UOW's Enactus Wollongong lead way in upskilling youth

Enactus members Rohan Munir, Tim Randall, Mai Anh Nguyen and James Watt. Picture: GREG ELLIS

Enactus members Rohan Munir, Tim Randall, Mai Anh Nguyen and James Watt. Picture: GREG ELLIS

Helping the community: Enactus members Rohan Munir, Tim Randall, Mai Anh Nguyen and James Watt on the main campus at the University of Wollongong.Picture: GREG ELLIS

Helping the community: Enactus members Rohan Munir, Tim Randall, Mai Anh Nguyen and James Watt on the main campus at the University of Wollongong.Picture: GREG ELLIS

Helping the community: Enactus members Rohan Munir, Tim Randall, Mai Anh Nguyen and James Watt on the main campus at the University of Wollongong.Picture: GREG ELLIS

Helping the community: Enactus members Rohan Munir, Tim Randall, Mai Anh Nguyen and James Watt on the main campus at the University of Wollongong.Picture: GREG ELLIS

A group of future leaders at the University of Wollongong have been making their mark on the community under the name Enactus.

Enactus Wollongong is a student-run organisation that starts and runs community initiatives.

Tim Randall has been a member of the Wollongong chapter of the global network for four years. He said it used to be called SIFE (Students in Free Enterprise) but was rebranded in 2012.

He said the university's first team appeared around a decade ago, but its mission for each of its projects remained the same.

"We design a business model that helps the community socially, economically or environmentally - we usually try to do all three at once," he said.

Fellow member James Watt said the projects were diverse and included a Wollongong Youth DJ program that started mid-2013.

"The main goal is to take disadvantaged unemployed youth and give them skills in business and learn how to use DJ equipment," he said.

"From that they can go on and become self-employed and earn a living."

Equipment is funded by the business faculty. But last year's winner was given the equipment rent-free while he raised enough money to buy his own.

Another community project, WRAP (Work Ready and Prepare), aims to provide disadvantaged groups with the skills and knowledge to gain employment.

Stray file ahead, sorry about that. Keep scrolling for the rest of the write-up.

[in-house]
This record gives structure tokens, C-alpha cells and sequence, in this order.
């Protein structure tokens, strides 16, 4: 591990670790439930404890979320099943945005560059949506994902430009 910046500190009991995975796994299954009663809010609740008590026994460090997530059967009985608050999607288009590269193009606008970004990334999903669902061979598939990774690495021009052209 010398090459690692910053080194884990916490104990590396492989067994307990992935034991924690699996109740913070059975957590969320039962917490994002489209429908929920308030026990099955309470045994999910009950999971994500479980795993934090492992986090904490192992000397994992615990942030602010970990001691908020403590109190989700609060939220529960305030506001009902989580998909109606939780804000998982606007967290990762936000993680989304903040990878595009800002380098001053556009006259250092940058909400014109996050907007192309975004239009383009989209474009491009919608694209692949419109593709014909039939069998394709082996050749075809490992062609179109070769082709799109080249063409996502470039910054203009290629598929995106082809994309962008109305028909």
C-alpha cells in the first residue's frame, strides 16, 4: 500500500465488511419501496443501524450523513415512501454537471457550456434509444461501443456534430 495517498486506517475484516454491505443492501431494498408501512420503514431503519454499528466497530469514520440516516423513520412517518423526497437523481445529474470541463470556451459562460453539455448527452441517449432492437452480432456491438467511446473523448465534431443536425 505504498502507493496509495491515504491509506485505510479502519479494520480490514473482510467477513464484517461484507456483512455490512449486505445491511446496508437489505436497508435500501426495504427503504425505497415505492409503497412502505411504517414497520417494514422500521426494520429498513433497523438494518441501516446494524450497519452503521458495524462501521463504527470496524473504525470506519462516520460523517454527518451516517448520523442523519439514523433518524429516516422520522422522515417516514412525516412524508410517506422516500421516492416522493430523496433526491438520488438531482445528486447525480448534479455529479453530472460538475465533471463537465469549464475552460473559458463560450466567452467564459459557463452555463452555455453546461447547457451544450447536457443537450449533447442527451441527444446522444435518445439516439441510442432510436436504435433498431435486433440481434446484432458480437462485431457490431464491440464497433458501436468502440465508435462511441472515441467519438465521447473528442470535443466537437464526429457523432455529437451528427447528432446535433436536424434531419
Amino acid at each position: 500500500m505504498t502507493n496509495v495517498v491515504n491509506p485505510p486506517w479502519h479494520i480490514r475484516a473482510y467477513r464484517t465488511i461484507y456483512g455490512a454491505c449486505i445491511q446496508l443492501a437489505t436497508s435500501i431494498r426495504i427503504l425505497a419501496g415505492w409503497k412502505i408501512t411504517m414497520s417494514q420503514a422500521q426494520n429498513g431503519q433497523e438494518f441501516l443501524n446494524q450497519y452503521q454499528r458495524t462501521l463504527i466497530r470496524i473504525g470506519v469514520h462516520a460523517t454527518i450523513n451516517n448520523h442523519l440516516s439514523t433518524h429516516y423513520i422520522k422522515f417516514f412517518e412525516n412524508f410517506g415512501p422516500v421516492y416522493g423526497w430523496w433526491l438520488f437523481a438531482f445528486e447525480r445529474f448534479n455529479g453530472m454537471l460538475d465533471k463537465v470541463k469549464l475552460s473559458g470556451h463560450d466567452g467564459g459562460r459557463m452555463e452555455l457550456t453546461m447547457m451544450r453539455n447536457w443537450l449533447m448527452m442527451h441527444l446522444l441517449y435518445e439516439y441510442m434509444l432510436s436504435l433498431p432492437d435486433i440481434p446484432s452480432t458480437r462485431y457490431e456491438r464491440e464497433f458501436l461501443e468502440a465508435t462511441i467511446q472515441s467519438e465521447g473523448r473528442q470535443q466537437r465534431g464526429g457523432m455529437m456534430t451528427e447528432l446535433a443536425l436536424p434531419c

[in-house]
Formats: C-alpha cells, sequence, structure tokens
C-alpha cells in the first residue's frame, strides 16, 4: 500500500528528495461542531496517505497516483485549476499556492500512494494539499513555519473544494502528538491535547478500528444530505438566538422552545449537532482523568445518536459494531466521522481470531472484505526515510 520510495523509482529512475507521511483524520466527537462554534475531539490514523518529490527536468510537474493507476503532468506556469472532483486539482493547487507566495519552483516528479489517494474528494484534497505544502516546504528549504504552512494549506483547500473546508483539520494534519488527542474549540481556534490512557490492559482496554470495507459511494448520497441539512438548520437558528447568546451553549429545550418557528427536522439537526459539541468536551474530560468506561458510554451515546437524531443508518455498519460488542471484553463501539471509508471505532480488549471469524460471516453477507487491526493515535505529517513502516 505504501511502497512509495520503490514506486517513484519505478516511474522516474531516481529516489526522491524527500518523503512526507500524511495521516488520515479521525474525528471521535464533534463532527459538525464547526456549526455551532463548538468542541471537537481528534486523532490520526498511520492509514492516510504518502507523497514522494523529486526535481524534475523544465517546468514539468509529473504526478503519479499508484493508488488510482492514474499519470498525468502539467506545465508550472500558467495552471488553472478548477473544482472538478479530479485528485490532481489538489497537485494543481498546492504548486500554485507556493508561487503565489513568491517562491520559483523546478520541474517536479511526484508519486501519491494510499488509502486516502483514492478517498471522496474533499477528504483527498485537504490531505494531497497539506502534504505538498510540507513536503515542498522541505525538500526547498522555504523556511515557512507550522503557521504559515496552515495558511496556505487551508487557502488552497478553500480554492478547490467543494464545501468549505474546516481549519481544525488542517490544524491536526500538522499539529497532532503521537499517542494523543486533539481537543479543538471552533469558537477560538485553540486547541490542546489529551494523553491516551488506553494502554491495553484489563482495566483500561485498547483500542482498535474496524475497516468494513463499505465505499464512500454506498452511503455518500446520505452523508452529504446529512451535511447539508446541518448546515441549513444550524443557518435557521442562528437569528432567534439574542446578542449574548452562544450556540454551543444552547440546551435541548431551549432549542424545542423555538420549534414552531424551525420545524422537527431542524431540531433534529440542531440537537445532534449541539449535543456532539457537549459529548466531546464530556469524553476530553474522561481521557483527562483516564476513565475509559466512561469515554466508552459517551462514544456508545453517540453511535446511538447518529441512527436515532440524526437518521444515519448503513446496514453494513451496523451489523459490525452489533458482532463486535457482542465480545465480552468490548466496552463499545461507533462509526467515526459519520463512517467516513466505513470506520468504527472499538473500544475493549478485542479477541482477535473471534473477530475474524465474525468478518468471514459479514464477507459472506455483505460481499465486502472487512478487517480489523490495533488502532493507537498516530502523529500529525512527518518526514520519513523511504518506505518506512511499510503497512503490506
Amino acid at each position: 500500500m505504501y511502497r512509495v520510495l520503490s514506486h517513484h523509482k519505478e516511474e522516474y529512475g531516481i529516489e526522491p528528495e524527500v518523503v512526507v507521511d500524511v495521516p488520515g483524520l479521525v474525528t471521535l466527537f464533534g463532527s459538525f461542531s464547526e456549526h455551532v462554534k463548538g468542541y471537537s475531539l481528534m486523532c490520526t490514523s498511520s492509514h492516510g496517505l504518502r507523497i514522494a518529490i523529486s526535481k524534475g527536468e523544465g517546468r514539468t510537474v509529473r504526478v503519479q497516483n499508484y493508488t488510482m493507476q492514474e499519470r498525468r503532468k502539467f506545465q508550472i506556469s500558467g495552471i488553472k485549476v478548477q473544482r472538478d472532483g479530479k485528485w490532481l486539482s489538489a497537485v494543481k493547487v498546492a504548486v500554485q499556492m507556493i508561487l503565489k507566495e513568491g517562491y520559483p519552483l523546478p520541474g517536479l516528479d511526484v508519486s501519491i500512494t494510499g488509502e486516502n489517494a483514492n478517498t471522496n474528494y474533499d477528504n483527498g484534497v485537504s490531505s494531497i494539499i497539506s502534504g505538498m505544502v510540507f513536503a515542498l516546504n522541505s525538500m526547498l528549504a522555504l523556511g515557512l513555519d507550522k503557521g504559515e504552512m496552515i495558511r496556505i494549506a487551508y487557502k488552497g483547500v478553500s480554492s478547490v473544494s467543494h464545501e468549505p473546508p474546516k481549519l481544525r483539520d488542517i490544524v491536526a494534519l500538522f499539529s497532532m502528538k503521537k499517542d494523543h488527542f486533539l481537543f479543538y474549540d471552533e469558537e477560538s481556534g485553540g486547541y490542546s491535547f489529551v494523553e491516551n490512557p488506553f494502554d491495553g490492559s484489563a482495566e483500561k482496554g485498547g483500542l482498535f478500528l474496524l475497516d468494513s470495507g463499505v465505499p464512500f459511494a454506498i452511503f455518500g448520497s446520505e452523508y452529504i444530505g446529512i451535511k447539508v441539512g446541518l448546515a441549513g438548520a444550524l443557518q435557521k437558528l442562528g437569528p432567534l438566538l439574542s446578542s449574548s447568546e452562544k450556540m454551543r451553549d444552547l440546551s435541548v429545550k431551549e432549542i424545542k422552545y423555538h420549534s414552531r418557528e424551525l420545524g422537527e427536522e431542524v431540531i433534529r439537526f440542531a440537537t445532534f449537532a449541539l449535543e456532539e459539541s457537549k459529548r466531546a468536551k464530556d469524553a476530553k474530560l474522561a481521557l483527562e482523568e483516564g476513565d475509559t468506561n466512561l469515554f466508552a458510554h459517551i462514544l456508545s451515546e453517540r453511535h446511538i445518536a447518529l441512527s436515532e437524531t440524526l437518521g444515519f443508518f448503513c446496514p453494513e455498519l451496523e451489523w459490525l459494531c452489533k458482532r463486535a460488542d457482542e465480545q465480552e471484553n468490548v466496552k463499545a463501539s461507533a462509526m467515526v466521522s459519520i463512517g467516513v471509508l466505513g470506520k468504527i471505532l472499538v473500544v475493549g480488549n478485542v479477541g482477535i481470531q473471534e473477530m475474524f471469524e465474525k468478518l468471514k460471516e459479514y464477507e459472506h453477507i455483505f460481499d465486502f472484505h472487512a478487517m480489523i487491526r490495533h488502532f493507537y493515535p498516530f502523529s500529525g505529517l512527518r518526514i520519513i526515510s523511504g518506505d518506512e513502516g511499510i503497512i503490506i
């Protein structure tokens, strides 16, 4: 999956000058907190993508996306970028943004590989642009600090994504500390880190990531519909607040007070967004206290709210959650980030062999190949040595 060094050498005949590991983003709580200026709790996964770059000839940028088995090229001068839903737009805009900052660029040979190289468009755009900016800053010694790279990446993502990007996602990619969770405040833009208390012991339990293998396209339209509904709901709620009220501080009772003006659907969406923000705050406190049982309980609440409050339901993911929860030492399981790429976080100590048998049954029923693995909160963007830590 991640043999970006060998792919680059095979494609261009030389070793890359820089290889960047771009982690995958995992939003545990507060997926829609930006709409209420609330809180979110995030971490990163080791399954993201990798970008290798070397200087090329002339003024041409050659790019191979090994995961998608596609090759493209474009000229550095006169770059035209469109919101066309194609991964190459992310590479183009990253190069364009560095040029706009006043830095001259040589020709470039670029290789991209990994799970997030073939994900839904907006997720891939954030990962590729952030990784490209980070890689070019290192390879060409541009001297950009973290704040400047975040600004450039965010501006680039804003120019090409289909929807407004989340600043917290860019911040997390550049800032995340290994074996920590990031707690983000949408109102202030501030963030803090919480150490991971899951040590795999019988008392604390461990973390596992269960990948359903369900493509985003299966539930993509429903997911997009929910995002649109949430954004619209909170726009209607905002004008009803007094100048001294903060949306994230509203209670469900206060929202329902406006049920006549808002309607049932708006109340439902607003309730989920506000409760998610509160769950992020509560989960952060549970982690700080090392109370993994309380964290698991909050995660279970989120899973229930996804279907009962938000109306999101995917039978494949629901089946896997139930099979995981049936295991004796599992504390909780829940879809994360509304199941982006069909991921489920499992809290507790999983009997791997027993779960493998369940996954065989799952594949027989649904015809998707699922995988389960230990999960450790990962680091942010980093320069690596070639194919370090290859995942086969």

This is achieved through dynamic workshops where participants are paired with an Enactus mentor who helps them learn to write a resume, be interviewed and improve their understanding about the most effective ways of seeking out available jobs.

Over the next month, WRAP will be hosting workshops every Tuesday from 3.30pm and Wednesdays from 4pm.

"We recently held a workshop for Iranian women," Rohan Munir said.

Enactus Wollongong is also involved in a lemonade stand competition this month.

It recently tested the simple business model it is based on at TIGS (The Illawarra Grammar School).

The Enactus competition will allow school teams to come onto the main campus and compete against each other.

In the process the students learn about running a business.

Enactus Wollongong plans to expand the program into youth centres, and with other lines such as recycled products.

The university students also want to start a community garden project but need to find suitable land they can use.

Enactus Wollongong has a website with more details at enactus uow.org and a Facebook page.

In July the Wollongong projects will be presented to judges at the national conference in Brisbane, competing against 22 other Enactus teams from around Australia.

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